Clara Hughes scores for humanity
We are obsessed with the winter olympics here. My seven-year old daughter is a born athlete (adopted, naturally) and she wants to watch everything. I mean everything. Like curling, a sport my mother could win a gold medal in.
I don’t give a rat’s backside about sports in general, but the coverage- the Canadian coverage at least- is all about the human interest angle. Try as I might I just can’t resist a sappy story. A figure skater whose mother just died who finds the courage to take to the ice to honour her mother’s dream. A ski-cross champion who rose from the depths of addiction to compete on the world stage. And so on, ad nauseum.
But in the range of human interest stories, Clara Hughes stands out.
Her sports history is too long to type out- let’s sum it up by pointing out that she is one of only four athletes in the history of the modern olympics to win medals in both summer and winter games and the only one to win multiple medals in both. Pretty much earned the right to let her head swell up, right? But when the interviewer asks if this means she is Canada’s greatest athlete, she doesn’t even pause: “No (laughs). Canada has so many great athletes. And so many great people in music, the arts, education, and other fields.”
Let’s pause for a moment to consider that, proud as I am of our athletic canucks, it’s not exactly the height of arrogance to consider oneself our greatest one. But I digress. I am a teacher, and now that I have been officially elevated to the rank of olympic hero, I am disposed to like this chick.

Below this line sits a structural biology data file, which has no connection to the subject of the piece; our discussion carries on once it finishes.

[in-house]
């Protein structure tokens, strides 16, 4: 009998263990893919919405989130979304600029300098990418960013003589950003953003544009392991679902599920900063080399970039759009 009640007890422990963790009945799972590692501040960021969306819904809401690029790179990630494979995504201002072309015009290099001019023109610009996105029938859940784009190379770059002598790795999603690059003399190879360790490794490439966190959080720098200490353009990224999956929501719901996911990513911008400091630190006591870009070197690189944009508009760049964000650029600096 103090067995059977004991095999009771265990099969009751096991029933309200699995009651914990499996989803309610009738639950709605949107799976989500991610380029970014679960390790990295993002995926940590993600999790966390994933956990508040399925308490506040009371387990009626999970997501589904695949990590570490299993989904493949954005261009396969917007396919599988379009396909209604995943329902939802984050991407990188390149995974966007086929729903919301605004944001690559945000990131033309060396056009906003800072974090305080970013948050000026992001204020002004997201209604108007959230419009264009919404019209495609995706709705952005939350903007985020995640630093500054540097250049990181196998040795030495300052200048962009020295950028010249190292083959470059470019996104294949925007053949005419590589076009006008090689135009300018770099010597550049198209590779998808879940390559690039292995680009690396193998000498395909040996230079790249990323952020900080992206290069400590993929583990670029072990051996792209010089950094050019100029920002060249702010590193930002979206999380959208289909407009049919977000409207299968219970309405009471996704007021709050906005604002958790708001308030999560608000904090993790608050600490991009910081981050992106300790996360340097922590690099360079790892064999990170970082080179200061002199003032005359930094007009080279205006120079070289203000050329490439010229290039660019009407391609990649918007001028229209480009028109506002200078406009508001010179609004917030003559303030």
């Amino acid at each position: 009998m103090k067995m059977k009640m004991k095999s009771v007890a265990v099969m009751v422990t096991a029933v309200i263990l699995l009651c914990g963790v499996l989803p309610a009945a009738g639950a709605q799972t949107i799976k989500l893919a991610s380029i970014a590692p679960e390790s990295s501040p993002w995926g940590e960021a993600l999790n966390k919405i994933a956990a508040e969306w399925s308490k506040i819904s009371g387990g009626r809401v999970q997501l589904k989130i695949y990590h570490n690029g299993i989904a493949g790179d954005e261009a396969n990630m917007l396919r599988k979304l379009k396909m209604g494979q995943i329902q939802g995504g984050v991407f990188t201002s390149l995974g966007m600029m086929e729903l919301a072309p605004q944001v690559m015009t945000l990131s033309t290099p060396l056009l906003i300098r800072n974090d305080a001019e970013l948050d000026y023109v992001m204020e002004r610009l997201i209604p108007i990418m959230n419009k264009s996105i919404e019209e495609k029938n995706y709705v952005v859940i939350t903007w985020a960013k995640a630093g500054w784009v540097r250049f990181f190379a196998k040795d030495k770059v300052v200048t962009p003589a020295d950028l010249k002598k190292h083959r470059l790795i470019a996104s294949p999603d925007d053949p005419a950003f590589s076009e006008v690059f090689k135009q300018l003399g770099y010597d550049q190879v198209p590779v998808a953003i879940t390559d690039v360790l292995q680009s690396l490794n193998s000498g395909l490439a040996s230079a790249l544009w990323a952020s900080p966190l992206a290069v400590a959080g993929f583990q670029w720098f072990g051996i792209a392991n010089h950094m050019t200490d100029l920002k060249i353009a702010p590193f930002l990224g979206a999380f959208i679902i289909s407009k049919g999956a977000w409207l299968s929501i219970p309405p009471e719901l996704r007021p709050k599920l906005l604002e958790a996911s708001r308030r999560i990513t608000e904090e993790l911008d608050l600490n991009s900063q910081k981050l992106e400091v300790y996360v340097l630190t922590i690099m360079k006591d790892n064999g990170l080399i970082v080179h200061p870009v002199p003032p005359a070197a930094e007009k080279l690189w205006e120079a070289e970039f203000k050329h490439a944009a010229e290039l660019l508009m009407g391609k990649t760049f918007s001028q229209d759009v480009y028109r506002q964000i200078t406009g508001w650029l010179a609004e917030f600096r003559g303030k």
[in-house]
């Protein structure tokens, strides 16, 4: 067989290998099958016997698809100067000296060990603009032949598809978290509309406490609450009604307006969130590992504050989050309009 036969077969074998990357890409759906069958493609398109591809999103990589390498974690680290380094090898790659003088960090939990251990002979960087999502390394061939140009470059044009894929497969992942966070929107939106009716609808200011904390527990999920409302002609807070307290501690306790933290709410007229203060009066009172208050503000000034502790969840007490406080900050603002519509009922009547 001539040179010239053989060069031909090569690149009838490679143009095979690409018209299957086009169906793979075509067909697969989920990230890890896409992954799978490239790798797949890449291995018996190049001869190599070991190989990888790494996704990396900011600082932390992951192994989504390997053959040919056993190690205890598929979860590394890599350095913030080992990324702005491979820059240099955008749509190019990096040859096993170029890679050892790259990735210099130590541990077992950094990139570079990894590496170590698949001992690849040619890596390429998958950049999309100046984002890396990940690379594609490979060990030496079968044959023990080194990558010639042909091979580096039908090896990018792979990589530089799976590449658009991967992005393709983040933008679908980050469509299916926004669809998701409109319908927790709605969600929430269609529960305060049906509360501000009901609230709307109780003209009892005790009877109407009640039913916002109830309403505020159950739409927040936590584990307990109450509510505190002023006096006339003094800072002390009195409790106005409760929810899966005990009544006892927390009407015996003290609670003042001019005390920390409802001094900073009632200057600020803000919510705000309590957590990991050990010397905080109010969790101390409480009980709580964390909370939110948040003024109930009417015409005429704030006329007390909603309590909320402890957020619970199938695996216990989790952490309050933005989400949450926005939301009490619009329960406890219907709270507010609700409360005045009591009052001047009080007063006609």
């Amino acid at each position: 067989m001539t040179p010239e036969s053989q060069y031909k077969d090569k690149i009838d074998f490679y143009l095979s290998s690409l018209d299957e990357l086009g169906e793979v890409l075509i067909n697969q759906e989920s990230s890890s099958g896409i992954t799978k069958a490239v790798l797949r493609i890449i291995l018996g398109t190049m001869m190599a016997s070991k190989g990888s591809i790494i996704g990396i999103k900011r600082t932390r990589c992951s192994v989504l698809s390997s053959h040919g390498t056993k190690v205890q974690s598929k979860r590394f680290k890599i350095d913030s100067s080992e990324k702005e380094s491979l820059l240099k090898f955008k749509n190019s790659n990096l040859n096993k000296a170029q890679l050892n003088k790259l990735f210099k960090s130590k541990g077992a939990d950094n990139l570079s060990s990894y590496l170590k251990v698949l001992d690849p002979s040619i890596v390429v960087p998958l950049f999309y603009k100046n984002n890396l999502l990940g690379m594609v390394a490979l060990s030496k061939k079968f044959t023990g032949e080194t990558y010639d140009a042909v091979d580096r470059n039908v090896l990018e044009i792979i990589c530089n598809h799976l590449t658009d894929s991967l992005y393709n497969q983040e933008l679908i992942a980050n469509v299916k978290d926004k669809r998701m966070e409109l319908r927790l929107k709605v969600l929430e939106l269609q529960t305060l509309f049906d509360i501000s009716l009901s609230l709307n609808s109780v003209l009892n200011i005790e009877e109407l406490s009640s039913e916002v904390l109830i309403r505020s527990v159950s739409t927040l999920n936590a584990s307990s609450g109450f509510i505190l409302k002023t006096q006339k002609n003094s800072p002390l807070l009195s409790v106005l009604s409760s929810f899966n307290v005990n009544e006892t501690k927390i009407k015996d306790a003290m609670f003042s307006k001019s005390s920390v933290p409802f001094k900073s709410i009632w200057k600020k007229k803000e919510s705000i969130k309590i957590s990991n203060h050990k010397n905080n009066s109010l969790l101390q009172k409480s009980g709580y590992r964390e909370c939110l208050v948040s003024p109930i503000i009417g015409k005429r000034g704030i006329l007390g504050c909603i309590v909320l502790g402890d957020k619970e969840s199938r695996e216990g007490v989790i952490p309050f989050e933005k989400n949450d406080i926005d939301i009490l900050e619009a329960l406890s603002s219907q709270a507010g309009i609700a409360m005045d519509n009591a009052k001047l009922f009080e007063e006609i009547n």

But it gets better. The announcer goes on to tell the story of her first gold medal in Turin in 2006. Apparently, before the race she said, “If I win the gold, I am going to empty my bank account and donate it all to Right To Play. [Right to play works to give the world’s most destitute children (think street children, child soldiers, refugee camps) the right to be actually be children: “To improve the lives of children in some of the most disadvantaged areas of the world by using the power of sport and play for development, health and peace.”] Clara wins the gold. She empties her bank account. And she donates the $10,000 to Right to Play.
Ten fucking thousand dollars. Of her own money. Let’s put this in perspective- Clara Hughes is not a professional hockey player who gives ten grand a year in tips to lap dancers. She is a speed skater and Nike is not exactly breaking down her door. Assuming that she gets the elite level of funding from Sport Canada, she lives on an allowance of $1500 a month. Let me and my calculator do that math for you: that’s $18,000 a year.* When’s the last time any of us donated more than half a year’s salary to charity?
* Yeah, she probably has some other form of income, but come on- she’s a Canadian speed skater. She’s not exactly rolling in it.